Baby feeding is so important during the first few months of your child’s development. Actually, at this stage, all they do is eat, sleep, and poo. While no two babies are alike, baby feeding basics are good to know at the onset, so you do not commit any rookie mom mistakes.
Baby Feeding With A Bottle
If this is the baby feeding manner in which you chose to raise your baby, then you have joined legions of other mothers and children. Before you begin baby feeding with a bottle, you will first need the essential tools to be able to prepare bottled formulas properly.
Bottles (glass or BPA-free plastic)
Glass bottles have no harmful chemicals, but they tend to be expensive, heavy, and breakable. BPA-free plastic bottles are less expensive, lighter, and will not break. People argue though that even BPA-free bottles have trace chemical residue.
Nipple choice will be determined with matching the shape, size, and flow speed with that of your child’s feeding preferences. The size of the hole will determine the rate and amount of milk when baby feeding. Not getting the right balance could result in swallowing air. Available nipple materials are silicone and latex.
Sterilizing bottles once in a while is a good idea, and the best way to do this is by using a specific bottle sterilizer. If you decide not to get one, soaking bottles in boiling water for around 5 minutes does the trick.
Since bottles are an odd shape, you will need a bottle brush cleaner to get to every nook and cranny. This makes sure you get to wash off every bit of residue.
Burping will be a part of the feeding ritual, and a necessary one so your child does have stomach spasms from excessive air. Burp napkins keep things tidy.
Pediatrician Recommended Infant Formula
There are many excellent infant formulas. There are even lactose-free versions in case your child is sensitive to dairy. Ask your pediatrician to recommend an appropriate formula for your baby feeding needs.
How to Do It
Once you have adequately prepared a bottle with infant formula, baby feeding position is critical. Cradle your baby in your arms with the head resting on the crook of your arm, tilting the head and chest at a slight incline. Bring the baby close to your chest. A nursing pillow can also be helpful in keeping the baby’s head upright. Hold the bottle at an angle so the milk can flow freely, making sure there is no air that can be swallowed. Pace the feeding process, taking cues from your baby if the feeding is too fast or slow. This is also a good time to check if the nipple needs adjusting. A burp can also be good in mid bottle feeding, to make sure no excess air is accumulating.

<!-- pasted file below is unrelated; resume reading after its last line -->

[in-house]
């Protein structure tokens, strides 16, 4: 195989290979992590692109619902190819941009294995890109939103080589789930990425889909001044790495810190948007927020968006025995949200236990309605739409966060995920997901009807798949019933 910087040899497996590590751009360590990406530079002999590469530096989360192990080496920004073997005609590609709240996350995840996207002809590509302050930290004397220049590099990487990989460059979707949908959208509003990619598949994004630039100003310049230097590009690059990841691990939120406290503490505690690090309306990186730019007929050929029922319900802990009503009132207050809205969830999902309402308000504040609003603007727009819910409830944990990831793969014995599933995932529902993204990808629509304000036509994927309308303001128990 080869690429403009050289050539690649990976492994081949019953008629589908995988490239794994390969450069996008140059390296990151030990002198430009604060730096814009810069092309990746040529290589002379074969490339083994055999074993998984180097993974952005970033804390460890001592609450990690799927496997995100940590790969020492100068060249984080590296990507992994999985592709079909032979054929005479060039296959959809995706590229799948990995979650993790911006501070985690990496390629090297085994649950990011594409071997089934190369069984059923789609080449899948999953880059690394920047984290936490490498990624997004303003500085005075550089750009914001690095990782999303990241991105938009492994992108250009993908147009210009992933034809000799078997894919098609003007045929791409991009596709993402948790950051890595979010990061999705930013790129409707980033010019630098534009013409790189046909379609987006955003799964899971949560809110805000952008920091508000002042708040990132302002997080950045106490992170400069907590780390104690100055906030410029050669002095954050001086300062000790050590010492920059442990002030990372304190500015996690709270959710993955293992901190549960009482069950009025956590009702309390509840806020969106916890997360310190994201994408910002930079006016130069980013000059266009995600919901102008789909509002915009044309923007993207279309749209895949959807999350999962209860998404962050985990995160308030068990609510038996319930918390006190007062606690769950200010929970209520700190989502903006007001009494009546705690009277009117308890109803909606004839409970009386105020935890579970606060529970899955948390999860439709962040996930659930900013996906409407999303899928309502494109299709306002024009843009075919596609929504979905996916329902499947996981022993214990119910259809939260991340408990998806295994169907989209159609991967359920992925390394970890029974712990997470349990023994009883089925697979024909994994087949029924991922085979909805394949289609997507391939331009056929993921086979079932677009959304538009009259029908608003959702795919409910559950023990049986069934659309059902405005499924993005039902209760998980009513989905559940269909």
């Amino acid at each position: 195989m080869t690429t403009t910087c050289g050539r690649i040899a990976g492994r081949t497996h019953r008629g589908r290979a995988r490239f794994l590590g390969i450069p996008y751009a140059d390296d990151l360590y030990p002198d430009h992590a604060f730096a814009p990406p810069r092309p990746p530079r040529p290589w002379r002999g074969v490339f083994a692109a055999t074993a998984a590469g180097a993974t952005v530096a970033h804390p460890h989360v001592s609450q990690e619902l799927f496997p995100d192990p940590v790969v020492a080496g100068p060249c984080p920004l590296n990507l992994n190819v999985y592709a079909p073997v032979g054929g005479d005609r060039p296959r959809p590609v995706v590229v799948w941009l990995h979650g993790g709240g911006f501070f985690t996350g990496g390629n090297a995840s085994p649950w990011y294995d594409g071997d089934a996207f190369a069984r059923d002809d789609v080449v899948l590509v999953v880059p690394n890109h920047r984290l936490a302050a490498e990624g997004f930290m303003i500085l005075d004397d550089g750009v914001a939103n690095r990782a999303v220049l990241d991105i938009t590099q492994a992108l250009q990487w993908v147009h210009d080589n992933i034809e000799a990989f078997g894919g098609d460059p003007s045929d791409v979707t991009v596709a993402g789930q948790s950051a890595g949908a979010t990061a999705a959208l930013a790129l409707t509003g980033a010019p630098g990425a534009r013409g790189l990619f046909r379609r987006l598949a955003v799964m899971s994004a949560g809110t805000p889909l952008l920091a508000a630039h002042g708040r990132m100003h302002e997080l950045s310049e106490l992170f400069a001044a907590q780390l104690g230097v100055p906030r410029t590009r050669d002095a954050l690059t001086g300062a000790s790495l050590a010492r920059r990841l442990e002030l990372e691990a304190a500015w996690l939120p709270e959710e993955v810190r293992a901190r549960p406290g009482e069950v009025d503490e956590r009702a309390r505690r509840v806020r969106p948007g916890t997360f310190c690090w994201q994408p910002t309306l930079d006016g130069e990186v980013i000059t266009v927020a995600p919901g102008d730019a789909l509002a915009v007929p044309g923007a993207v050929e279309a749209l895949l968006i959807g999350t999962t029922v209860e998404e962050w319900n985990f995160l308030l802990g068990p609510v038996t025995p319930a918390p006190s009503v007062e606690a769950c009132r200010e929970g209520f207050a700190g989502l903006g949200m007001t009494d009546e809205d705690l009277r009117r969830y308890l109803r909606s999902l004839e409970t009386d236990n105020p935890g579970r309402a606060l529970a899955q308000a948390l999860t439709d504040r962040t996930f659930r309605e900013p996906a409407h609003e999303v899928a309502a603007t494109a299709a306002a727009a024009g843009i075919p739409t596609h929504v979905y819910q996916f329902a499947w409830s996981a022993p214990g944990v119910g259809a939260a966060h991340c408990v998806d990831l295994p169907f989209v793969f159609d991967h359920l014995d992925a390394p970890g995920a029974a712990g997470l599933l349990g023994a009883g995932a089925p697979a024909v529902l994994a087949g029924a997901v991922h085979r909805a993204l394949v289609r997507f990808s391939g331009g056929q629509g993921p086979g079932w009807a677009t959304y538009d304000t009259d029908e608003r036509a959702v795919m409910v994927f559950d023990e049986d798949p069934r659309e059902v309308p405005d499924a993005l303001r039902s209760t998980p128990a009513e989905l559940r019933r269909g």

Baby Feeding Thru Breastfeeding
If you have the time and inclination, breastfeeding is still the preferred way for baby feeding. Her is your essential checklist.
Most moms, new or not, will need a breast pump to help aspirate breasts that need extra stimulation, or when you express milk for storage. There are many brands in the market, both manual and electric.
Excess milk from a mother’s breast can be kept in storage bags. Baby feeding with mother’s milk is made possible this way even if mom is not around. Breast milk when refrigerated lasts up to four days, and up to 6 months when frozen
Also known as nursing pads, these are liners that moms use, so they do not soil their clothes when milk leaks from their full breasts.
A nursing bra gives specific support and access to breastfeeding moms. They have a feature that allows flaps to be opened to access the nipples, so mothers do not have to remove or raise their bra when baby feeding.
An overzealous baby can sometimes leave mothers with sore nipples. These specific creams help soothe the soreness. A hot compress also helps alleviate any sore or cracked nipples.
How to Do It
The first thing to hurdle is getting your baby to latch. Baby feeding this way requires that the mouth covers the nipple and most of the areola, so the milk glands are stimulated. Position your baby to face your breasts, and gently touch the lips with your nipple, so she opens her mouth as if yawning. Once her mouth is open, position your nipple near, but do not force it on her. Allow your baby to initiate the latch. A good latch is when the baby’s chin and nose are pressing your breasts. Her lips will also be puckered. Your baby will be feeding properly if you observe a rhythmic motion as well as hear liquid being swallowed.